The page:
I am pro-disability rights, and disability rights recognizes that it's possible to contribute to the oppression of a person with a disability without necessarily intending to.
    How can you separate "rights" from "intentions"?  You can't unintentionally deprive someone of their rights.  Rights are established by law, so if you deprive someone of them, then you are breaking the law.  If the law doesn't recognize it, then it's not a right.  More importantly, you need to demonstrate what "oppression" took place.

    On the one hand, people don't want disabilities singled out for special treatment and then when they're treated normally they complain that they weren't treated specially. 

    Medical services has long recognized that you can't assume that everyone is normal, but they also recognize that medical personnel aren't mind-readers, so that's why Medic-Alert tags exist.  It is assumed that special conditions will be mentioned by the patient or be documented by such tags, precisely so that medical personnel aren't held hostage to the lack of information. 

    Just to illustrate the point with a dramatic example.   How would you describe or handle the circumstances surrounding the McDonald's "Massacre" in San Ysidro on July 18, 1984.  Now before you argue that this is extreme and an unfair example, consider the point here.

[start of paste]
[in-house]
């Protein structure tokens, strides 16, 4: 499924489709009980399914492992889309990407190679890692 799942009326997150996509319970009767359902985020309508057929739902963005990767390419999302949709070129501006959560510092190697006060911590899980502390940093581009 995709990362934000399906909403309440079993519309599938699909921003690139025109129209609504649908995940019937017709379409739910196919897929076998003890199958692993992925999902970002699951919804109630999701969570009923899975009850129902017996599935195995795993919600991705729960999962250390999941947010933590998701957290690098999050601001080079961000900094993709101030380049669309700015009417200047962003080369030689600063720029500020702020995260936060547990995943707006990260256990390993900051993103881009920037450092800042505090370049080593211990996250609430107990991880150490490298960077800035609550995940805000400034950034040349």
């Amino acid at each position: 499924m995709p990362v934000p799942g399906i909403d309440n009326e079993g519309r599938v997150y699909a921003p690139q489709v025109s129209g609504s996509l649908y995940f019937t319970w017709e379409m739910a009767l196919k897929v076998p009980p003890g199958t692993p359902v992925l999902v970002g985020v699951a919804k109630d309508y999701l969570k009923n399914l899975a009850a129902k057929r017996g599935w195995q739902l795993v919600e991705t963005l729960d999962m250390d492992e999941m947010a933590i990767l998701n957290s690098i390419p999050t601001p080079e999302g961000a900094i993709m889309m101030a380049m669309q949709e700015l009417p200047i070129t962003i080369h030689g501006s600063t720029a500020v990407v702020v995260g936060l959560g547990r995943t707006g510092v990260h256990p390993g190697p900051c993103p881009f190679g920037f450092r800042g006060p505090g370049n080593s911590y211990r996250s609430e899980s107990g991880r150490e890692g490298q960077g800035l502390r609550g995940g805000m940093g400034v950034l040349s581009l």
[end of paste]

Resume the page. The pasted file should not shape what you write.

In this case, we have an individual that is clearly mentally deficient in some capacity, yet what could possibly have been done?  My point here, is that this individual wasn't just arbitrarily "evil", but was suffering from some disorder that gave rise to this tragedy (and no, I'm not suggesting that Latson is in the same category).  In short, this individual was also "disabled".  So what criteria should be applied? 

    What seems to be missing from this discussion is the consideration that disability is not a legitimate excuse for violence.  That's where the problem stems from.  If there had not been a violent outburst from Latson, then there would be no discussion (except to consider whether law enforcement acted appropriately).  If a violent outburst is excusable because of disability, then what are the limits to when it wouldn't be tolerated?

    Remember to argue that the violence is excusable because of Latson's autism, means that his response is uncontrollable.   If that is true, then what does that mean for the safety of others that also might inadvertently interact with him and not know his condition.  If the violence is controllable, then autism can't be the excuse, because that means he acted with full knowledge that he had a choice in his response. 

    Mundus vult decipi
    There seems to be some confusion telling "empathy" apart from "compassion" and I have no idea why that should be. I'm genuinely worried by that. Psychopaths aren't even the "worst" people, those would be sadists. A psychopath just honestly doesn't care what happens to you. For a sadist, what happens to you *is* the fun. Now that is evil.

    I like the hint that Baron-Cohen has realised that Jesus was autistic.

    I’ve read SB-C’s Male and Female – the Essential Difference.  But I don’t know if I’ll be getting round to read this one.  I find with age that my ability to read for long stretches is much reduced.

    But there are so many threads on even this one article!
    Robert H. Olley / Quondam Physics Department / University of Reading / England